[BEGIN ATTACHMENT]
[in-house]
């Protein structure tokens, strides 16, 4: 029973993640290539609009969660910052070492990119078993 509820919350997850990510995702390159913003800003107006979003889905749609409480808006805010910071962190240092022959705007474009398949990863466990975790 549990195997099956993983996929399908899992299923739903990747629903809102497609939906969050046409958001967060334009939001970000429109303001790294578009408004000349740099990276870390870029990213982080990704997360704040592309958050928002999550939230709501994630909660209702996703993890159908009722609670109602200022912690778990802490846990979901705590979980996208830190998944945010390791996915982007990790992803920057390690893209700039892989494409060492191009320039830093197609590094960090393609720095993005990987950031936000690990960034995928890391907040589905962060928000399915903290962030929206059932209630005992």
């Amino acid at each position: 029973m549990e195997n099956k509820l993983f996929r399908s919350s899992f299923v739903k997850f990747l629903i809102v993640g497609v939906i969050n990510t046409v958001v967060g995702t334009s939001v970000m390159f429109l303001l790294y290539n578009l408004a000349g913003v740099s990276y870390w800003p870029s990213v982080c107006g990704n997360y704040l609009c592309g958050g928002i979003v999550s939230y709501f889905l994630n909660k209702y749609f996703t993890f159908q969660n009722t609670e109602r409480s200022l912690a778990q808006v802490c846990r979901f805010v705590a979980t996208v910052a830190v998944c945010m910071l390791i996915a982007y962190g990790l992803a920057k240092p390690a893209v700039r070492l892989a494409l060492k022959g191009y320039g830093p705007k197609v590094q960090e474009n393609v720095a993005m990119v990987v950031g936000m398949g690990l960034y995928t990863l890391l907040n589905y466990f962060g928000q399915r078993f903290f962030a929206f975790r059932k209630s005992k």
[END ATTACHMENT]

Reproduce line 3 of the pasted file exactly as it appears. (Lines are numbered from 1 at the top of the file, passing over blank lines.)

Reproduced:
């Amino acid at each position: 029973m549990e195997n099956k509820l993983f996929r399908s919350s899992f299923v739903k997850f990747l629903i809102v993640g497609v939906i969050n990510t046409v958001v967060g995702t334009s939001v970000m390159f429109l303001l790294y290539n578009l408004a000349g913003v740099s990276y870390w800003p870029s990213v982080c107006g990704n997360y704040l609009c592309g958050g928002i979003v999550s939230y709501f889905l994630n909660k209702y749609f996703t993890f159908q969660n009722t609670e109602r409480s200022l912690a778990q808006v802490c846990r979901f805010v705590a979980t996208v910052a830190v998944c945010m910071l390791i996915a982007y962190g990790l992803a920057k240092p390690a893209v700039r070492l892989a494409l060492k022959g191009y320039g830093p705007k197609v590094q960090e474009n393609v720095a993005m990119v990987v950031g936000m398949g690990l960034y995928t990863l890391l907040n589905y466990f962060g928000q399915r078993f903290f962030a929206f975790r059932k209630s005992k």